The American Civil War is the setting for Georg Buchner's classic work "Woyzeck," presented by the Virginia Tech School of Performing Arts and Cinema. 

The production runs in Squires Studio Theatre Nov. 1-4, 6-7, and 9-11 at 7:30 p.m., and Nov. 4,10, and 11 at 2 p.m.

"Woyzeck" is the tale of a poor soldier who is subjected to humiliation and exploitation in the hands of society. Jealousy and mental fatigue cause Woyzeck to murder his common-law wife in a tragic ending to this tale that explores poverty, desire, and morality. 

The Virginia Tech production of  "Woyzeck" is set in an operating theatre, during the American Civil War, a point of differentiation from other productions. Another unique element stems from the fact that the production is based on a free adaptation by director, screenwriter, and playwright Neil Labute.

Georg Buchner (1813-1837), a German writer of poetry, prose and plays, came from a family of doctors, and he also studied medicine in Strasbourg. His interest in literature, philosophy, and politics influenced his writings, which later became an influence in the Naturalism movement in theatre.

Department of Theatre and Cinema visiting faculty member Joan Grossman, a filmmaker and video artist, has worked on the projection design, which adds a cinematic element to the show. She describes "Woyzeck" as, "Madness and the borders between nature, violence and humanity. It's a cruel and painful story of humiliation and revenge in the shadow of war and upheaval."

Director and faculty member Bob McGrath is also the co-founder and artistic director of Ridge Theatre in New York City. He has directed theatre and opera at venues including the Brooklyn Academy of Music, Lincoln Center, The American Repertory Theatre, Carnegie Hall's Zankel Hall, and more. He is the recipient of three OBIE awards.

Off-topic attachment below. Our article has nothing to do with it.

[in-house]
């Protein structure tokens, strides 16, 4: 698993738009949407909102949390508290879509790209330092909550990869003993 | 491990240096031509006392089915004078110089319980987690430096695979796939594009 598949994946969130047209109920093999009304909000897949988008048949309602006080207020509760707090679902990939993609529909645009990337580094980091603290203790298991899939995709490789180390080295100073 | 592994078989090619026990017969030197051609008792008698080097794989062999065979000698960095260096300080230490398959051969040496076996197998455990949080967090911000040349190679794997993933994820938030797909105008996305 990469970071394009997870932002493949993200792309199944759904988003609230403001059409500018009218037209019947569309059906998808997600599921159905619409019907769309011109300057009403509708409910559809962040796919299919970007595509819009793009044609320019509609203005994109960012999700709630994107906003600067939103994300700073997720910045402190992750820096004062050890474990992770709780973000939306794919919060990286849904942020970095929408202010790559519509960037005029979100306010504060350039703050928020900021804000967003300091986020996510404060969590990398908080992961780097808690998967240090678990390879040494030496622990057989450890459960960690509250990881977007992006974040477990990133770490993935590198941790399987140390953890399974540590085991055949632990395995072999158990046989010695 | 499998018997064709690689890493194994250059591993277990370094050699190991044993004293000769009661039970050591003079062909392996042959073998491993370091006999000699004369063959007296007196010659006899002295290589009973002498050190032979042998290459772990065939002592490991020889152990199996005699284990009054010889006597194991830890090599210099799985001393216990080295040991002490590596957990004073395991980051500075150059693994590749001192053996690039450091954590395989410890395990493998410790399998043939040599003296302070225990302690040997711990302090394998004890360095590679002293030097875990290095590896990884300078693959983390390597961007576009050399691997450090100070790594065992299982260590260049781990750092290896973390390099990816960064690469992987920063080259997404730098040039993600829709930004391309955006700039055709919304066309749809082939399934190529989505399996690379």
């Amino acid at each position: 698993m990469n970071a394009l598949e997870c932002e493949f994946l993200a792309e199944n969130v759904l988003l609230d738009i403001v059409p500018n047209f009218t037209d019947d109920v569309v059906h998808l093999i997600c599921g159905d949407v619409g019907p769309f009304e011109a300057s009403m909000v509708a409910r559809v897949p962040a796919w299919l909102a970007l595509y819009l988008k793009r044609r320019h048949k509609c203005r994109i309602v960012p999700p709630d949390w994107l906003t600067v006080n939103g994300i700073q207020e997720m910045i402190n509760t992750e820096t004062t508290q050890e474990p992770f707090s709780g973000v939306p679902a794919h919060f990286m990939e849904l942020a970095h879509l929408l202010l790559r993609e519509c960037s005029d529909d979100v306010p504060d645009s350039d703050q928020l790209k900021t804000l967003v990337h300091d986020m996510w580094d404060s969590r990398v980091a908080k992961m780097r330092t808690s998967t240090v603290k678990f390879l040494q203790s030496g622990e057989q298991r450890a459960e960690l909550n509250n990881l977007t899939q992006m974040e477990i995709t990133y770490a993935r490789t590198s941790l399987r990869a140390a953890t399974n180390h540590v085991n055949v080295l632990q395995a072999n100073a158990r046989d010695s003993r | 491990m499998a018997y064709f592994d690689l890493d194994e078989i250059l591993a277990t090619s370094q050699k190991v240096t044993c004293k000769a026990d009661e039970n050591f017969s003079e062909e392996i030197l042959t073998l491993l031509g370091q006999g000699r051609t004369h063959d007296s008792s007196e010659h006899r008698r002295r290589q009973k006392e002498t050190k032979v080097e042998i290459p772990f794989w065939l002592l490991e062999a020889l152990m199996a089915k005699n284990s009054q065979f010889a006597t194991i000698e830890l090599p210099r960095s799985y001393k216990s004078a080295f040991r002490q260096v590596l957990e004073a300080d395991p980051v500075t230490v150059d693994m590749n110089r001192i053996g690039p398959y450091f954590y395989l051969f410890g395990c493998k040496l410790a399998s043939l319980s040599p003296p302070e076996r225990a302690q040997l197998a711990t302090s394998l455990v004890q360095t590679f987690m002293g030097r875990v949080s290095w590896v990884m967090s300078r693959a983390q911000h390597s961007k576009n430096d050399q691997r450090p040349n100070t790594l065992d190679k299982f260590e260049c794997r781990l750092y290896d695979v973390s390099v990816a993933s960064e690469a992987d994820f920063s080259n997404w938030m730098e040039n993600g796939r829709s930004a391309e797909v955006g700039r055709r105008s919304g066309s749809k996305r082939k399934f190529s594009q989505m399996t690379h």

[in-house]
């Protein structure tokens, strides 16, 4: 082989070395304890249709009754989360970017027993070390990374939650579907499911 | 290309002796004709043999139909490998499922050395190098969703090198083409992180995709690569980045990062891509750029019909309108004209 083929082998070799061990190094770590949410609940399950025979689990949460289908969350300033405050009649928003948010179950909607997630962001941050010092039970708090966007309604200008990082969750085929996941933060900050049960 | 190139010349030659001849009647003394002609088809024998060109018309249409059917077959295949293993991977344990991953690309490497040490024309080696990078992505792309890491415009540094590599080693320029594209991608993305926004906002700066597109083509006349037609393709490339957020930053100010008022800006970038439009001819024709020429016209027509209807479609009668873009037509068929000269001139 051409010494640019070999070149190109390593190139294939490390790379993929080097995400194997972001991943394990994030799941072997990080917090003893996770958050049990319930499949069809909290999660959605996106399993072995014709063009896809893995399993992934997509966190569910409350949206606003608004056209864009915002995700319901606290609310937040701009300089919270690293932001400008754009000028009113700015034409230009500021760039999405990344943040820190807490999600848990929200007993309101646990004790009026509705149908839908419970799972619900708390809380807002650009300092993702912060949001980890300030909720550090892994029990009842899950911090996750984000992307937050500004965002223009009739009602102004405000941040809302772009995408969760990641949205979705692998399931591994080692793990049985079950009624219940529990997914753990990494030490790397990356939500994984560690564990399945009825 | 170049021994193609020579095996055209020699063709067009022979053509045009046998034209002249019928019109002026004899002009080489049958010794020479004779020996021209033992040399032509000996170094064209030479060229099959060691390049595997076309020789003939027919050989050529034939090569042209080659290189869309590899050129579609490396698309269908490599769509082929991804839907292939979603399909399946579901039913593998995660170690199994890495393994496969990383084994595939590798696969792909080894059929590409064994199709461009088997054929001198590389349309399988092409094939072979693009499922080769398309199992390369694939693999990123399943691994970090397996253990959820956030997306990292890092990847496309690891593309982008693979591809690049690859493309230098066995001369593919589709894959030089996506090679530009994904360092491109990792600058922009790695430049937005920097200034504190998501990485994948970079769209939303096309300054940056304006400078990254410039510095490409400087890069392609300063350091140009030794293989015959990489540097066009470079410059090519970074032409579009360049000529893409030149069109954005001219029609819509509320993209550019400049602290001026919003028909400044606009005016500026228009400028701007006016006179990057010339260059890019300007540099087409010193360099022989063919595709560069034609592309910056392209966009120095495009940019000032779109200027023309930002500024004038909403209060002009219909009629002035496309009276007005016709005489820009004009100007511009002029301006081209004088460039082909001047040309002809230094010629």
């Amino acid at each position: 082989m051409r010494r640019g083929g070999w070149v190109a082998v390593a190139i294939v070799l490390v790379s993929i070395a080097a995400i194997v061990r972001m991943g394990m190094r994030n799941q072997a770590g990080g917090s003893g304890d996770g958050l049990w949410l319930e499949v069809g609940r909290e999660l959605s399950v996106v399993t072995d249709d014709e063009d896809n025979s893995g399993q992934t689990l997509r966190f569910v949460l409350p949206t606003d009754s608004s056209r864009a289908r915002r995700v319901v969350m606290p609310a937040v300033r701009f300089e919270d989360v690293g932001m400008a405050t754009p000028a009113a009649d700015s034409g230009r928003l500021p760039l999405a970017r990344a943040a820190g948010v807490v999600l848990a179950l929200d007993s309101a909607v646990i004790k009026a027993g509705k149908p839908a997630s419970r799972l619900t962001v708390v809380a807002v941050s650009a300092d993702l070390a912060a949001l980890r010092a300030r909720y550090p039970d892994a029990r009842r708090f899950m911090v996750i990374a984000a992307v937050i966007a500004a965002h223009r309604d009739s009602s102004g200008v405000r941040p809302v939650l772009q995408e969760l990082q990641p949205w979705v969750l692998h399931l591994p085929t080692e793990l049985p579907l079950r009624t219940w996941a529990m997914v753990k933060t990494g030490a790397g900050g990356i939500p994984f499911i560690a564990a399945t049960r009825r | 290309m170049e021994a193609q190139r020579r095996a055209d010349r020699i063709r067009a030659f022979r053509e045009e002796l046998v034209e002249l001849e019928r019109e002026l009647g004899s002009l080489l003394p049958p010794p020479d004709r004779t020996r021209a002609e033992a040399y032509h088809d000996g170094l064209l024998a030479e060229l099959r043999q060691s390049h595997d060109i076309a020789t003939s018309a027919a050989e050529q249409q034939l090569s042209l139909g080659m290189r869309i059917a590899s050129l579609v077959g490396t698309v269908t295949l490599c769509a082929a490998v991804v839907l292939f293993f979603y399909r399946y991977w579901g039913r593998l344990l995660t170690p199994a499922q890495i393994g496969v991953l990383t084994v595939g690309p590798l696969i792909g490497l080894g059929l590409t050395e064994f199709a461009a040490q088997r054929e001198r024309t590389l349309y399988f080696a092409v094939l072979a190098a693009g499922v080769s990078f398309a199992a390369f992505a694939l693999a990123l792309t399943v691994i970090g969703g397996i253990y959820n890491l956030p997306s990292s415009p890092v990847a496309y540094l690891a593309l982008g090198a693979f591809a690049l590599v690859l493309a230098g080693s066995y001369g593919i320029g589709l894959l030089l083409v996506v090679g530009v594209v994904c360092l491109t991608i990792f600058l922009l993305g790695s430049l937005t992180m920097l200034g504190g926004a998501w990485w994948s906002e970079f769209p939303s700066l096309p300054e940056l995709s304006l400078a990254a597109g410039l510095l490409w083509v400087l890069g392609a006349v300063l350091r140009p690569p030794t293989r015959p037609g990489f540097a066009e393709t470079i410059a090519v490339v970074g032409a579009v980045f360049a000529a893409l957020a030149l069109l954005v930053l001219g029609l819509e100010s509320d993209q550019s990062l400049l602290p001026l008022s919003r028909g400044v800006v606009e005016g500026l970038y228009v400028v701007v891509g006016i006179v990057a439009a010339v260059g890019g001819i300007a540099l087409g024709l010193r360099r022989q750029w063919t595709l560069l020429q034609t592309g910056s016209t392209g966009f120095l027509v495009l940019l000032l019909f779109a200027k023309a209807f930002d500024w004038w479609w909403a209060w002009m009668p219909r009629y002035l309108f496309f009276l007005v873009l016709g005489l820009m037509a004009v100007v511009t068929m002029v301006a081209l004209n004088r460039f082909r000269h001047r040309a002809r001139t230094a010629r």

Select performances will be followed by a faculty-led talk back, offering a context for understanding the show's essential, if troubling, violence. Disturbing in its explicit racialized and sexualized violence, the production investigates the social conditions that tragically limit the characters’ ability to exercise agency in their lives. 

Tickets are $10 general admission, $8 students/seniors, and are available at the Student Centers and Activities Ticket Office in the Squires Student Center. For tickets, call 540-231-5615, order online, or purchase at the ticket office. Tickets will also be sold at the door beginning one hour prior to the performance.

Free parking is available in the Squires Lot, located at the corner of College Avenue and Otey Streets, in the Architecture Annex Lot on Otey Street, and the Perry Street/Prices Fork lots. Find more parking information online or call 540-231-3200. Alternative parking is available in the Kent Square parking garage and the Farmers Market metered parking lot, both located on Draper Road. Additional Downtown Blacksburg parking information can be found online.

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